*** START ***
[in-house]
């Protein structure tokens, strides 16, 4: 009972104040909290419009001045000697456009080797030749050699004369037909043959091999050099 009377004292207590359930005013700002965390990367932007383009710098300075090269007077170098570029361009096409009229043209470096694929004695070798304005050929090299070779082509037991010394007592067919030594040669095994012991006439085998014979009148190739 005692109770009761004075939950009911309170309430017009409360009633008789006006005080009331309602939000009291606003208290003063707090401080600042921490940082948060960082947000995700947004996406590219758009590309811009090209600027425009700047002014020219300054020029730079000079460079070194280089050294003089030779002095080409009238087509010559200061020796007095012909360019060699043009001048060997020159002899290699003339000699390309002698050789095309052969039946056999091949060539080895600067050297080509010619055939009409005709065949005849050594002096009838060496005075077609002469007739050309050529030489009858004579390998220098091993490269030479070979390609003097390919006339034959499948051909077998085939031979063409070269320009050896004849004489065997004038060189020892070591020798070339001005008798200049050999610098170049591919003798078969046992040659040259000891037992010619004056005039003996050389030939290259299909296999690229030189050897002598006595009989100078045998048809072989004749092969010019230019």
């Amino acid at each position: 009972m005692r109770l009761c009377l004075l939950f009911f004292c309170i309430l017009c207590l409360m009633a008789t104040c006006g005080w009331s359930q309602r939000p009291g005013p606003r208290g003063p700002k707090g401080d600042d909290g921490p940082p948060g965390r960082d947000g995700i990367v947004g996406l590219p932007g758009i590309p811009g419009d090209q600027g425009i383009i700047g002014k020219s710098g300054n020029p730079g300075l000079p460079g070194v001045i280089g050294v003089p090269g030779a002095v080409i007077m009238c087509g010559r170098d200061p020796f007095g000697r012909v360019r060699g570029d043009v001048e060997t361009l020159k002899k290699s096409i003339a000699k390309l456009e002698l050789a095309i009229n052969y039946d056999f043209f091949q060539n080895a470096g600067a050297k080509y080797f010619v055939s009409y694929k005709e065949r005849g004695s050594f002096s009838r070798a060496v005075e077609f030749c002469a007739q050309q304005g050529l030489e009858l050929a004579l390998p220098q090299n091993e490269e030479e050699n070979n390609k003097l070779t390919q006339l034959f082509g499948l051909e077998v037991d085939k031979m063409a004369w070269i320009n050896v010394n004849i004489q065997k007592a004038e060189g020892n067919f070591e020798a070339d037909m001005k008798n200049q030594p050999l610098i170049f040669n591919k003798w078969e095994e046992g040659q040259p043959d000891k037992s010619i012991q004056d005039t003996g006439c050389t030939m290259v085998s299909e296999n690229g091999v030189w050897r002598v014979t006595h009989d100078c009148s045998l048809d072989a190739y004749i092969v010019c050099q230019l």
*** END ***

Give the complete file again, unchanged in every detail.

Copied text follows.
[in-house]
């Protein structure tokens, strides 16, 4: 009972104040909290419009001045000697456009080797030749050699004369037909043959091999050099 009377004292207590359930005013700002965390990367932007383009710098300075090269007077170098570029361009096409009229043209470096694929004695070798304005050929090299070779082509037991010394007592067919030594040669095994012991006439085998014979009148190739 005692109770009761004075939950009911309170309430017009409360009633008789006006005080009331309602939000009291606003208290003063707090401080600042921490940082948060960082947000995700947004996406590219758009590309811009090209600027425009700047002014020219300054020029730079000079460079070194280089050294003089030779002095080409009238087509010559200061020796007095012909360019060699043009001048060997020159002899290699003339000699390309002698050789095309052969039946056999091949060539080895600067050297080509010619055939009409005709065949005849050594002096009838060496005075077609002469007739050309050529030489009858004579390998220098091993490269030479070979390609003097390919006339034959499948051909077998085939031979063409070269320009050896004849004489065997004038060189020892070591020798070339001005008798200049050999610098170049591919003798078969046992040659040259000891037992010619004056005039003996050389030939290259299909296999690229030189050897002598006595009989100078045998048809072989004749092969010019230019």
């Amino acid at each position: 009972m005692r109770l009761c009377l004075l939950f009911f004292c309170i309430l017009c207590l409360m009633a008789t104040c006006g005080w009331s359930q309602r939000p009291g005013p606003r208290g003063p700002k707090g401080d600042d909290g921490p940082p948060g965390r960082d947000g995700i990367v947004g996406l590219p932007g758009i590309p811009g419009d090209q600027g425009i383009i700047g002014k020219s710098g300054n020029p730079g300075l000079p460079g070194v001045i280089g050294v003089p090269g030779a002095v080409i007077m009238c087509g010559r170098d200061p020796f007095g000697r012909v360019r060699g570029d043009v001048e060997t361009l020159k002899k290699s096409i003339a000699k390309l456009e002698l050789a095309i009229n052969y039946d056999f043209f091949q060539n080895a470096g600067a050297k080509y080797f010619v055939s009409y694929k005709e065949r005849g004695s050594f002096s009838r070798a060496v005075e077609f030749c002469a007739q050309q304005g050529l030489e009858l050929a004579l390998p220098q090299n091993e490269e030479e050699n070979n390609k003097l070779t390919q006339l034959f082509g499948l051909e077998v037991d085939k031979m063409a004369w070269i320009n050896v010394n004849i004489q065997k007592a004038e060189g020892n067919f070591e020798a070339d037909m001005k008798n200049q030594p050999l610098i170049f040669n591919k003798w078969e095994e046992g040659q040259p043959d000891k037992s010619i012991q004056d005039t003996g006439c050389t030939m290259v085998s299909e296999n690229g091999v030189w050897r002598v014979t006595h009989d100078c009148s045998l048809d072989a190739y004749i092969v010019c050099q230019l």